BJJ Core Workouts For Performance

August 18, 2022

Like most martial arts, BJJ athletes are typically obsessed with core workouts. Whether that’s core finishers after class smashing 100 sit-ups each night in an attempt to improve their BJJ performance. While this is often a misdirected use of training time, having a solid core can positively influence your BJJ game.

Before providing BJJ core workouts, it’s essential to define the core and its functions so we aren’t stuck performing sit-ups as the sole exercise.

What Is The Core?

The term “core” has been bastardized within mainstream fitness. I typically don’t like referring to these muscles as the core because it encompasses much more than the abs you see in the mirror. But when I refer to the core, I’m referring to everything from the shoulders to the hips.

This becomes even more true within BJJ, where you resist movement or create it with your entire body. For this article, however, we’ll focus on the trunk and the primary roles of these muscles:

  • Flexion
  • Anti-Rotation and Rotation
  • Anti-Lateral Flexion and Lateral Flexion
  • Anti-Extension & Extension

The main muscles responsible for these movement patterns are the following:

Rectus abdominus – the six-pack abs mainly responsible for flexion and anti-extension of the spine.

Obliques – the muscles to the side of your trunk mainly responsible for rotation, lateral flexion, anti-rotation, and anti-lateral flexion.

Transverse abdominus – the deep inner core muscle that stabilizes the spine. It acts like a weight belt helping create intra-abdominal pressure (think of the hard bracing you do when resisting movement).

Erector spinae – the thick columns of muscle that run up your spine. They are mainly responsible for the extension of the spine and for fighting against having your posture broken when in the guard or being snapped down.

Quadratus lumborum – these small muscles help the erector spinae during spinal extension and help to stabilize the pelvis.

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While crunches and sit-ups serve their function within a BJJ core workout, you can’t be isolated to these exercises as you cover only one of the many functions. So, here’s a list of exercises you can pick from!

Best Core Exercises For BJJ

This is not an exhaustive list of core exercises. However, sticking with these basic movements is more than enough to build a robust core. I’ll group these by movement category.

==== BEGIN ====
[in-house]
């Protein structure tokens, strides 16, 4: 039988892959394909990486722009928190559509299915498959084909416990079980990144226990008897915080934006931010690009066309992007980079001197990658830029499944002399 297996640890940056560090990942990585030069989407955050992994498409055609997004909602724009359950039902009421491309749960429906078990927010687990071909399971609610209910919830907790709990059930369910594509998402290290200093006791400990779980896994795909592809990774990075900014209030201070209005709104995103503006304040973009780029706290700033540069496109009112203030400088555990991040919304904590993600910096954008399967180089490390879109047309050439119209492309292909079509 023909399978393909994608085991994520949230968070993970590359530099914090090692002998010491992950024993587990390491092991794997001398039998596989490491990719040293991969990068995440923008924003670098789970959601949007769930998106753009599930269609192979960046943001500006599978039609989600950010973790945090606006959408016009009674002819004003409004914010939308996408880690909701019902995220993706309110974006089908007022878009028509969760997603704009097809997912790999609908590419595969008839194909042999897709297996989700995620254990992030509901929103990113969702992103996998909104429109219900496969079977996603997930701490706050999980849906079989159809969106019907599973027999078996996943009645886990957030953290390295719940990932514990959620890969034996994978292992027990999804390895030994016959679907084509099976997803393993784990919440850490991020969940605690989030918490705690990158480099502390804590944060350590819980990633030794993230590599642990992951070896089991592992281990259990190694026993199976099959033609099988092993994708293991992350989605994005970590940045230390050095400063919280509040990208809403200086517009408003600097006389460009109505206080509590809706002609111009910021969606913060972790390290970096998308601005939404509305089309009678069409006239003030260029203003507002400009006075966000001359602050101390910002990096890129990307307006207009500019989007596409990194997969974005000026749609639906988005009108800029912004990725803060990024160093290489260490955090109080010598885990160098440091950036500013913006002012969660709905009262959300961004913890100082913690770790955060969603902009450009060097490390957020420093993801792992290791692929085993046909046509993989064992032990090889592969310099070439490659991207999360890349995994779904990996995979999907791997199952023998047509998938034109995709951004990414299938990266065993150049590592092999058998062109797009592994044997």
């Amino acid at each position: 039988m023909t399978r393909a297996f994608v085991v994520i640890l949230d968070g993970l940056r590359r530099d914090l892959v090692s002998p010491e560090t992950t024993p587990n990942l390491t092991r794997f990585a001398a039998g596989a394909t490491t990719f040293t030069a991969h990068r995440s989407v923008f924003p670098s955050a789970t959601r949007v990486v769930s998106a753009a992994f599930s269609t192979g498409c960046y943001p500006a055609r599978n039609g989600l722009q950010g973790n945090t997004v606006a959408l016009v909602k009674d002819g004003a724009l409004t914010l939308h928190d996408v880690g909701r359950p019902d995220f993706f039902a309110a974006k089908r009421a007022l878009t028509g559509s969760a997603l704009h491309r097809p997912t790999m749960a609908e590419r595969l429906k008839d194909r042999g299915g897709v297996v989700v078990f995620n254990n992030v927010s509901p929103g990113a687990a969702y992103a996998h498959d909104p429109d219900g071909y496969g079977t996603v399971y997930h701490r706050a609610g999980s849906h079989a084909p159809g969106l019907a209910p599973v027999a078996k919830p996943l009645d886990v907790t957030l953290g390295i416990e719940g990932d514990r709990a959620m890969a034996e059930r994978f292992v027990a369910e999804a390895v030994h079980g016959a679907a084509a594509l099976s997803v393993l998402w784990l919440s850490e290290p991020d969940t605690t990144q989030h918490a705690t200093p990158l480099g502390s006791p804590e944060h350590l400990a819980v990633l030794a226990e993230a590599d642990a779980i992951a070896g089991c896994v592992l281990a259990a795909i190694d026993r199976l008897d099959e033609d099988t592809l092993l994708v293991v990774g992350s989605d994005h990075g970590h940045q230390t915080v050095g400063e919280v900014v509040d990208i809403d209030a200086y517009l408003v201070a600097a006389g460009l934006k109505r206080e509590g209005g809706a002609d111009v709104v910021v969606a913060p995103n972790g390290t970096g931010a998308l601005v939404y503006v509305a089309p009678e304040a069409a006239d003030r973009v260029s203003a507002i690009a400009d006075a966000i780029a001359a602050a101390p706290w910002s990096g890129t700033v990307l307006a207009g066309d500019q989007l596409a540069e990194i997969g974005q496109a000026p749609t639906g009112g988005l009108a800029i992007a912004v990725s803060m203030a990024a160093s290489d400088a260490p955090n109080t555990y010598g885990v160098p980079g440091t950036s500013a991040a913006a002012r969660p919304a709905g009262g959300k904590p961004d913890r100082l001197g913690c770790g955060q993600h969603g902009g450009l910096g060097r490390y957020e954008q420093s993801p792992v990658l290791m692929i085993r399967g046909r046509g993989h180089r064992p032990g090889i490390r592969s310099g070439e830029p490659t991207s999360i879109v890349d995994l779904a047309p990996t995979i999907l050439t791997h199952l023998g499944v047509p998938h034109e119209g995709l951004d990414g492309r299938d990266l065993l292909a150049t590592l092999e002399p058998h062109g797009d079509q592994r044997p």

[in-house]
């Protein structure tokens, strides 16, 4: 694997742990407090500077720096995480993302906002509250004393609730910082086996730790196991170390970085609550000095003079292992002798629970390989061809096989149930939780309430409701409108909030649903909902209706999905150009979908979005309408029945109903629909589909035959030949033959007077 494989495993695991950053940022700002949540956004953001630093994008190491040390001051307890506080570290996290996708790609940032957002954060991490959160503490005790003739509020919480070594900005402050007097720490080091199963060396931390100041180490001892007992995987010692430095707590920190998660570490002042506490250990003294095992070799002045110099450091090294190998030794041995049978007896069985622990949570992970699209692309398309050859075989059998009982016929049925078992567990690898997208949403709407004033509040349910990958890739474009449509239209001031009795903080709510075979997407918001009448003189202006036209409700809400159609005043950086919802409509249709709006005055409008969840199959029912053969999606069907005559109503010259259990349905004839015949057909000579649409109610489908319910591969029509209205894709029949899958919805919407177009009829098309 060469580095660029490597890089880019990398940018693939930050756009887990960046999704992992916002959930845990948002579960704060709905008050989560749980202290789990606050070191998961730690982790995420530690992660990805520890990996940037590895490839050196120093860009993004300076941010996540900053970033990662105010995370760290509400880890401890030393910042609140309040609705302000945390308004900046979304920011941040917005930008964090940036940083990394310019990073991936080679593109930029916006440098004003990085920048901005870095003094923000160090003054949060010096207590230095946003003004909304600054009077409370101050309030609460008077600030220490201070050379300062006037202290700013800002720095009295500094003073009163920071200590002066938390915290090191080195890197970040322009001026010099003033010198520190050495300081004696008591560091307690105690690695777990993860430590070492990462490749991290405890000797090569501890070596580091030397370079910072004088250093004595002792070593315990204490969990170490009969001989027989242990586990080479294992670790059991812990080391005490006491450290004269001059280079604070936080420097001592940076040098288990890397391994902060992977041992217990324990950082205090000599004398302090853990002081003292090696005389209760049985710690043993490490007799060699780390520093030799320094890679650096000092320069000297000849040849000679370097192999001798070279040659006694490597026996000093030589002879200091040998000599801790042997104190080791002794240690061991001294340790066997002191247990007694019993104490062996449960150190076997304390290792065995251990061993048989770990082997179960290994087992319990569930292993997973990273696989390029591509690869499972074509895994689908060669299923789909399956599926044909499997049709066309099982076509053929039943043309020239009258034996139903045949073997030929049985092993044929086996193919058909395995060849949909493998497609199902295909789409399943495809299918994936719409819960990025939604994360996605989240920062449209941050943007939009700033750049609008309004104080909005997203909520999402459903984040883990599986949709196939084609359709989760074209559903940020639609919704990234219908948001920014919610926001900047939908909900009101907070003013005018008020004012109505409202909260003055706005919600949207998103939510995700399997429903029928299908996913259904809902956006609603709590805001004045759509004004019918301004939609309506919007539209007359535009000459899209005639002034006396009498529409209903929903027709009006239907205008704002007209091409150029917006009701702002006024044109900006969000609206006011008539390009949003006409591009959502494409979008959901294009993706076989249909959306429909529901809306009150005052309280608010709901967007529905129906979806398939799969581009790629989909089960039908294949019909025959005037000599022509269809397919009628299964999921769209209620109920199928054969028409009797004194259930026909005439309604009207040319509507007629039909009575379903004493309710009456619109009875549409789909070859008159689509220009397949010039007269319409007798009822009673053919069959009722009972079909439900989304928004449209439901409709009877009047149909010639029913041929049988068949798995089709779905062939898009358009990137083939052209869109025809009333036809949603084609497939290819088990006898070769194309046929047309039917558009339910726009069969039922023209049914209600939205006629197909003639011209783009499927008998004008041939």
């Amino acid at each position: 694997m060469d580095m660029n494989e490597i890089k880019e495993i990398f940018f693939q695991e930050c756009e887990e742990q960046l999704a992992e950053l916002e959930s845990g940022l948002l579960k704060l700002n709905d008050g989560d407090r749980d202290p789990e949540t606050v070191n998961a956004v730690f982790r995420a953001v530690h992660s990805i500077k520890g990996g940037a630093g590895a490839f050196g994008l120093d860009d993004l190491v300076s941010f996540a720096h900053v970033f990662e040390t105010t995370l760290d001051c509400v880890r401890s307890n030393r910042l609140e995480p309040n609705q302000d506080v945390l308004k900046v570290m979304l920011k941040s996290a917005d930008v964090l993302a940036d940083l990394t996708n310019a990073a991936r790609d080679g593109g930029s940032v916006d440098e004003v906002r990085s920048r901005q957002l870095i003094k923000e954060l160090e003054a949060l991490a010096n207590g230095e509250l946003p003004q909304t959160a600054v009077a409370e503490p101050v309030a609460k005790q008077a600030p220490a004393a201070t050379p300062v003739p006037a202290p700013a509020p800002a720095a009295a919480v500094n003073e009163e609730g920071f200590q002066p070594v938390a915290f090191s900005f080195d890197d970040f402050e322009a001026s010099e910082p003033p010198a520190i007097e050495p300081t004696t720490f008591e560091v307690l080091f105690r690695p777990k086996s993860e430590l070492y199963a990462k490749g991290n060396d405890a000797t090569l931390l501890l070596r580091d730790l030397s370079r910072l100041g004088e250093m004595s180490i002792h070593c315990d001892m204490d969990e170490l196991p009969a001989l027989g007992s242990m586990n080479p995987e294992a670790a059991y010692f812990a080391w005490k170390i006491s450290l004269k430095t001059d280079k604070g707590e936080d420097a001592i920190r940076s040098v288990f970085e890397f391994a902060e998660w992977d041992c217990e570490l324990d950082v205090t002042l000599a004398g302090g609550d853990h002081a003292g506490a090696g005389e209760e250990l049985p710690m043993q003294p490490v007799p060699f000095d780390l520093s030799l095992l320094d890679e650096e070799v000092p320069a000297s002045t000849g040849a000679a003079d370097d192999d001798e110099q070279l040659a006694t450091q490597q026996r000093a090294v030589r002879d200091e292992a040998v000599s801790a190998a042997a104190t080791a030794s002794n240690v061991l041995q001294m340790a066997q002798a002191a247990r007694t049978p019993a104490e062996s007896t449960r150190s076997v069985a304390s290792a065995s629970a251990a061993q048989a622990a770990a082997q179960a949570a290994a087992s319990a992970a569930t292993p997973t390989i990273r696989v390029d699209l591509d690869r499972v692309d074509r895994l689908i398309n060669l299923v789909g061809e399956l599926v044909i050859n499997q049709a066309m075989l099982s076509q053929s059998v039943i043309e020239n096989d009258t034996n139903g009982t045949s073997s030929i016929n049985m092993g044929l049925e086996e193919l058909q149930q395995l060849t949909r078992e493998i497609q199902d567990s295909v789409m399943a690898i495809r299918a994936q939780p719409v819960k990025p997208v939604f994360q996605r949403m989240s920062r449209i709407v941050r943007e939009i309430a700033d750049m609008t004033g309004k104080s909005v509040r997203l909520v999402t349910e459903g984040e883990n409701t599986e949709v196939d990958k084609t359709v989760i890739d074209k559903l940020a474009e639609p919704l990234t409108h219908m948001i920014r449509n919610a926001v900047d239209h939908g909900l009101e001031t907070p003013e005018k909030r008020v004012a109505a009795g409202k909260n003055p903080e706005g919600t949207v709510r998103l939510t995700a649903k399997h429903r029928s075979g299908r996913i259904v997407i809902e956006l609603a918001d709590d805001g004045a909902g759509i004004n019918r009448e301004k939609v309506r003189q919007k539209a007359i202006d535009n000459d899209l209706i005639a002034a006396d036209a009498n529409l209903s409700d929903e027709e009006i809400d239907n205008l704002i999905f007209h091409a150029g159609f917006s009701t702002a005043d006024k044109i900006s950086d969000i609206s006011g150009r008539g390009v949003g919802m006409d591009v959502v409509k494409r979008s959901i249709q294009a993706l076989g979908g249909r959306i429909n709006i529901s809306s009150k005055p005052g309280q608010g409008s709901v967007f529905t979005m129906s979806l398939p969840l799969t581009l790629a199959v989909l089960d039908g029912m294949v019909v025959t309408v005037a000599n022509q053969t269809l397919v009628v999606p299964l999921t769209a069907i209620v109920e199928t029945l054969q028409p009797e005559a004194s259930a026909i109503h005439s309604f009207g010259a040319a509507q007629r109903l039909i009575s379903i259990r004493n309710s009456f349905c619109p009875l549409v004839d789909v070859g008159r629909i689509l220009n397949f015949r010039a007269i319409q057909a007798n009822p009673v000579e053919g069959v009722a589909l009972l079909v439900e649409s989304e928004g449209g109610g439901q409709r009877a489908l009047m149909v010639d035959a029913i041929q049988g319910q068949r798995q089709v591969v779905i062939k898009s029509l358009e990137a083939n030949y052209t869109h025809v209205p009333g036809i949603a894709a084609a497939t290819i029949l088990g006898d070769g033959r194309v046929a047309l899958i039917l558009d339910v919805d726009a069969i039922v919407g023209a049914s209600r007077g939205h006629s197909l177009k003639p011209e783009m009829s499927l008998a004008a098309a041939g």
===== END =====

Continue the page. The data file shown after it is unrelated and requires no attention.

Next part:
The sit-up has been vilified within the training community for years. However, the pendulum is swinging back to the middle as it always does, and now sit-ups aren’t seen as a spine destroyer it once was.

And face it, try going through a BJJ class without performing a sit-up motion. You’d have to love staying flat on your back and being dominated.

The benefit of the sit-up is you can do it anywhere, so you have no excuse for improving trunk flexion strength. Control the eccentric or lowering portion to get the most out of it.

Decline Sit-Up

I’m very fond of the decline sit-up variation over the traditional sit-up. Because of the line of gravity, you have more tension at the top of the sit-up when on a decline bench than on the floor. Further, you have a larger range of motion for the abdominals to work through.

Hanging Leg Raise

Interestingly, you can target the upper and lower abs preferentially, with sit-ups primarily targeting the upper abs and leg raises targeting the lower abs [1]. Further, when doing leg raises while hanging, you decompress the spine, which feels great when you’ve been stacked and pulled on when grappling.

Lateral Flexion

Suitcase Carry

The suitcase carry is your ultimate anti-lateral flexion exercise. You must resist being bent sideways by the kettlebell when walking. Further, if you go heavy enough, your grip takes a beating.

DB Side Bends

Side bends take care of the lateral flexion component of core training and is helpful for many BJJ and stand-up techniques like throws and sweeps. Further, it places your obliques under stretch, which is excellent for overall trunk health and mobility.


Landmine Rotation

The landmine rotation is easily my favorite core exercise because it encompasses the legs and hips during rotation. Very rarely will you rotate or resist rotation when standing in BJJ without the legs and hips helping you.